There was just a newsflash on MSNBC that someone was on fire on the National Mall. I just can’t deal with the crazy anyone.
Anyway: everywhere you look, the keyboard commandos are fighting the good fight for freedom to pay more to insurance companies. They can’t seem to get it through their heads we were already paying for the uninsured.
The first thing to understand is that when people don’t have insurance, it hurts other people withinsurance. In fact, the uninsured affect the finances, quality of care, and availability of medical assistance to every person in a community, regardless of their insurance status.
This is the fundamental issue that too many people do not understand. There seems to be this belief among some that those who are uninsured simply go off and die somewhere, thus having no impact on the medical-care-delivery system in the United States. But the opposite is true—the uninsured have some of the most dramatic effects of any group on our nation’s health-care system.
Here’s why: they seek out care, but usually when their once easily treated conditions have blossomed into a serious illness. Because private doctors do not take them, and because free clinics are not readily available, the uninsured seek their care in emergency rooms.
To some Republicans, that’s just fine. During the 2012 campaign, Mitt Romney burbled happily about how the uninsured could simply go to emergency rooms for health care. So did George W. Bush in 2007, when he stated, “People have access to health care in America. After all, you just go to an emergency room.”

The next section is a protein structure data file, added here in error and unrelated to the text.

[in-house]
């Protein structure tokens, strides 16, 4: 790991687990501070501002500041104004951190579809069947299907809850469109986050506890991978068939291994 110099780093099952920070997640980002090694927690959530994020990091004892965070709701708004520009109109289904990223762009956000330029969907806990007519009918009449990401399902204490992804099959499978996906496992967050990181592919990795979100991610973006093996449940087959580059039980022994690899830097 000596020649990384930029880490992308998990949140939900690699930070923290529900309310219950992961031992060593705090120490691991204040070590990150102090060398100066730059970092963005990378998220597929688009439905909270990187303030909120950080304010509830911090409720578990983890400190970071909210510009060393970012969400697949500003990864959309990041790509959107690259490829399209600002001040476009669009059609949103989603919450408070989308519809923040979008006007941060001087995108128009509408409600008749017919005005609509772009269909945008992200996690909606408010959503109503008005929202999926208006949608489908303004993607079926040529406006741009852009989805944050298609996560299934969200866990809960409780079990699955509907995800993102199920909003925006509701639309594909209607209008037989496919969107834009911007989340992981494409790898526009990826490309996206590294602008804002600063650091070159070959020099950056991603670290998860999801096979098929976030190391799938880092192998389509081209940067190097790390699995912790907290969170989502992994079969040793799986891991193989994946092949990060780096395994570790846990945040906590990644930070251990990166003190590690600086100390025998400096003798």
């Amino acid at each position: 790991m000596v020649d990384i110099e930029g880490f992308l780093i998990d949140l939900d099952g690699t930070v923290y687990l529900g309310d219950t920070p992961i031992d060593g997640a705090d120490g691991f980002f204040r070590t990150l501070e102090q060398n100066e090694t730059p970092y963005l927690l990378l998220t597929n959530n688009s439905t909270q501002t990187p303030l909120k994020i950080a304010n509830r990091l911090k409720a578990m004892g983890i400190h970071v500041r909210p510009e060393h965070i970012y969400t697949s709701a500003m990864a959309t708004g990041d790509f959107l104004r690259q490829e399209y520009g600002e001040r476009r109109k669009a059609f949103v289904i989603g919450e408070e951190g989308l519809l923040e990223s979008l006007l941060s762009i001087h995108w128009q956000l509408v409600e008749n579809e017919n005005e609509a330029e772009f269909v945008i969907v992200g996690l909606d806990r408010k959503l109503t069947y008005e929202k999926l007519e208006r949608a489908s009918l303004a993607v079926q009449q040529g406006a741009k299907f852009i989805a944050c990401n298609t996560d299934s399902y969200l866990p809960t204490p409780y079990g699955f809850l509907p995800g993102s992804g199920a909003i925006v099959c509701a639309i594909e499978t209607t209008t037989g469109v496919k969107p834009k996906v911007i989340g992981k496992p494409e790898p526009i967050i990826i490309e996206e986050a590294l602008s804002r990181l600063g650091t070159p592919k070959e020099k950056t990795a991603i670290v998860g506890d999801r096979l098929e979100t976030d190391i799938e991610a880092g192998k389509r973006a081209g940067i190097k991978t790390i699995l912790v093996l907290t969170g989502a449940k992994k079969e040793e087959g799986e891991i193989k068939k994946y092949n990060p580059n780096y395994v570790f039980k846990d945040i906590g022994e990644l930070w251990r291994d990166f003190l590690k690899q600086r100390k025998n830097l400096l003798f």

I’m not sure if the folks pushing this line are trying to deceive their listeners or actually don’t understand the impact of what they are suggesting. Here is reality, spelled out simply in a reportissued by the Task Force on Access to Health Care in Texas, which is composed of major health-care providers, businesspeople, medical economists, and other experts—folks who, unlike politicians, actually know what they are talking about when it comes to this topic. It states:
The uninsured are often unable to pay for medical services they receive. These expenses are passed on to others through higher medical fees and insurance premiums.Since many uninsured and underinsured individuals obtain primary care at emergency rooms, they risk overburdening of the local trauma system. This impacts the finances and ability of emergency rooms to handle trauma. The overuse of an emergency department can even lead to increased local taxes.
In other words, when people complain that they don’t want to be subsidizing “freeloaders” through Obamacare, they don’t understand that they are already paying for the care of the uninsured. And these are not small amounts. In fact, since emergency rooms are the most expensive forms of front-line care, the cost is very high, far more than the cost of a visit to a doctor’s office.
I’ve had people tell me I was damned lucky to survive my many trips to the emergency room with pancreatitis. It seems I’m lucky to be alive. And I remember how many times I was told I needed “immediate” surgery, only to be sent home when I told them I didn’t have insurance.